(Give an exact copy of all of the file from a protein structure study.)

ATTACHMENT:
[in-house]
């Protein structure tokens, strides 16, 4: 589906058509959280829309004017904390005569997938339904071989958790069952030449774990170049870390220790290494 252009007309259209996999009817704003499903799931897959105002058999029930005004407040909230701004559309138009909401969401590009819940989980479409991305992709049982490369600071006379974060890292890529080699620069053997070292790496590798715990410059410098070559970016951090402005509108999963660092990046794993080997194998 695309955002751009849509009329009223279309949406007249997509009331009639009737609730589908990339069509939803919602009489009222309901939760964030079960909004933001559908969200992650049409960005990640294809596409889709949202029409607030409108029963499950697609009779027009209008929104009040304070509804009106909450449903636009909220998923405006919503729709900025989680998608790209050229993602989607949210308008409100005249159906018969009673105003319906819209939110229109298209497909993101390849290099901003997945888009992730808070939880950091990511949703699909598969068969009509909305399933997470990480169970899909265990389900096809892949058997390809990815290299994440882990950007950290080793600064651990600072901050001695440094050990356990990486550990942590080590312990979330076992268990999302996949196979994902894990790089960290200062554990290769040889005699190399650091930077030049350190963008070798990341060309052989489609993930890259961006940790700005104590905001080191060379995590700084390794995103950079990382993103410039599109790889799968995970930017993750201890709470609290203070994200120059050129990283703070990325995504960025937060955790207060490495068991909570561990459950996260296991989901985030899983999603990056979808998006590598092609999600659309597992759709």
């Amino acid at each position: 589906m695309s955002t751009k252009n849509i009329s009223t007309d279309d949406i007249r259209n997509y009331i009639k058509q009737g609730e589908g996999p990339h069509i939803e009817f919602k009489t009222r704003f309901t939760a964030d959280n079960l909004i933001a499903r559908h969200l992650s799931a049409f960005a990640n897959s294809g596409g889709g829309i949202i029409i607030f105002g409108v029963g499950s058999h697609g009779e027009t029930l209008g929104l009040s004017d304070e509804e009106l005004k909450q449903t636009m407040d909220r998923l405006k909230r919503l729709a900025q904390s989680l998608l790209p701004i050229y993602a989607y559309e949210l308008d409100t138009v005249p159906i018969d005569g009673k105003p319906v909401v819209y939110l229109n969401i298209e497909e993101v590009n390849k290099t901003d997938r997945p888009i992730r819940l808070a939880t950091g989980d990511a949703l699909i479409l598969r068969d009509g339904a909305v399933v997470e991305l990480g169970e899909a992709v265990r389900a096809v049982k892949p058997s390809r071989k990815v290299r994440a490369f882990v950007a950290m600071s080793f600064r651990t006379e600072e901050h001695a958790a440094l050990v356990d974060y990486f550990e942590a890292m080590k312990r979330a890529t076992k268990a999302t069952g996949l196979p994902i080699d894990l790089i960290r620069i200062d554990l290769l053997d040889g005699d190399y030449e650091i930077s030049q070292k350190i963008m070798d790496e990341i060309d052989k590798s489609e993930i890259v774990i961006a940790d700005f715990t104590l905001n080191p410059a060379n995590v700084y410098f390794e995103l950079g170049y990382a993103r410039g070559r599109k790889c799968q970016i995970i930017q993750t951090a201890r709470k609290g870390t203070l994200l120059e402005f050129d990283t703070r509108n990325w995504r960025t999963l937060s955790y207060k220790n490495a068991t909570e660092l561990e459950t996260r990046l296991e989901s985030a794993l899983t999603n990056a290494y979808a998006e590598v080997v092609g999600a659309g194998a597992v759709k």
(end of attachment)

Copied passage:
[in-house]
């Protein structure tokens, strides 16, 4: 589906058509959280829309004017904390005569997938339904071989958790069952030449774990170049870390220790290494 252009007309259209996999009817704003499903799931897959105002058999029930005004407040909230701004559309138009909401969401590009819940989980479409991305992709049982490369600071006379974060890292890529080699620069053997070292790496590798715990410059410098070559970016951090402005509108999963660092990046794993080997194998 695309955002751009849509009329009223279309949406007249997509009331009639009737609730589908990339069509939803919602009489009222309901939760964030079960909004933001559908969200992650049409960005990640294809596409889709949202029409607030409108029963499950697609009779027009209008929104009040304070509804009106909450449903636009909220998923405006919503729709900025989680998608790209050229993602989607949210308008409100005249159906018969009673105003319906819209939110229109298209497909993101390849290099901003997945888009992730808070939880950091990511949703699909598969068969009509909305399933997470990480169970899909265990389900096809892949058997390809990815290299994440882990950007950290080793600064651990600072901050001695440094050990356990990486550990942590080590312990979330076992268990999302996949196979994902894990790089960290200062554990290769040889005699190399650091930077030049350190963008070798990341060309052989489609993930890259961006940790700005104590905001080191060379995590700084390794995103950079990382993103410039599109790889799968995970930017993750201890709470609290203070994200120059050129990283703070990325995504960025937060955790207060490495068991909570561990459950996260296991989901985030899983999603990056979808998006590598092609999600659309597992759709």
């Amino acid at each position: 589906m695309s955002t751009k252009n849509i009329s009223t007309d279309d949406i007249r259209n997509y009331i009639k058509q009737g609730e589908g996999p990339h069509i939803e009817f919602k009489t009222r704003f309901t939760a964030d959280n079960l909004i933001a499903r559908h969200l992650s799931a049409f960005a990640n897959s294809g596409g889709g829309i949202i029409i607030f105002g409108v029963g499950s058999h697609g009779e027009t029930l209008g929104l009040s004017d304070e509804e009106l005004k909450q449903t636009m407040d909220r998923l405006k909230r919503l729709a900025q904390s989680l998608l790209p701004i050229y993602a989607y559309e949210l308008d409100t138009v005249p159906i018969d005569g009673k105003p319906v909401v819209y939110l229109n969401i298209e497909e993101v590009n390849k290099t901003d997938r997945p888009i992730r819940l808070a939880t950091g989980d990511a949703l699909i479409l598969r068969d009509g339904a909305v399933v997470e991305l990480g169970e899909a992709v265990r389900a096809v049982k892949p058997s390809r071989k990815v290299r994440a490369f882990v950007a950290m600071s080793f600064r651990t006379e600072e901050h001695a958790a440094l050990v356990d974060y990486f550990e942590a890292m080590k312990r979330a890529t076992k268990a999302t069952g996949l196979p994902i080699d894990l790089i960290r620069i200062d554990l290769l053997d040889g005699d190399y030449e650091i930077s030049q070292k350190i963008m070798d790496e990341i060309d052989k590798s489609e993930i890259v774990i961006a940790d700005f715990t104590l905001n080191p410059a060379n995590v700084y410098f390794e995103l950079g170049y990382a993103r410039g070559r599109k790889c799968q970016i995970i930017q993750t951090a201890r709470k609290g870390t203070l994200l120059e402005f050129d990283t703070r509108n990325w995504r960025t999963l937060s955790y207060k220790n490495a068991t909570e660092l561990e459950t996260r990046l296991e989901s985030a794993l899983t999603n990056a290494y979808a998006e590598v080997v092609g999600a659309g194998a597992v759709k």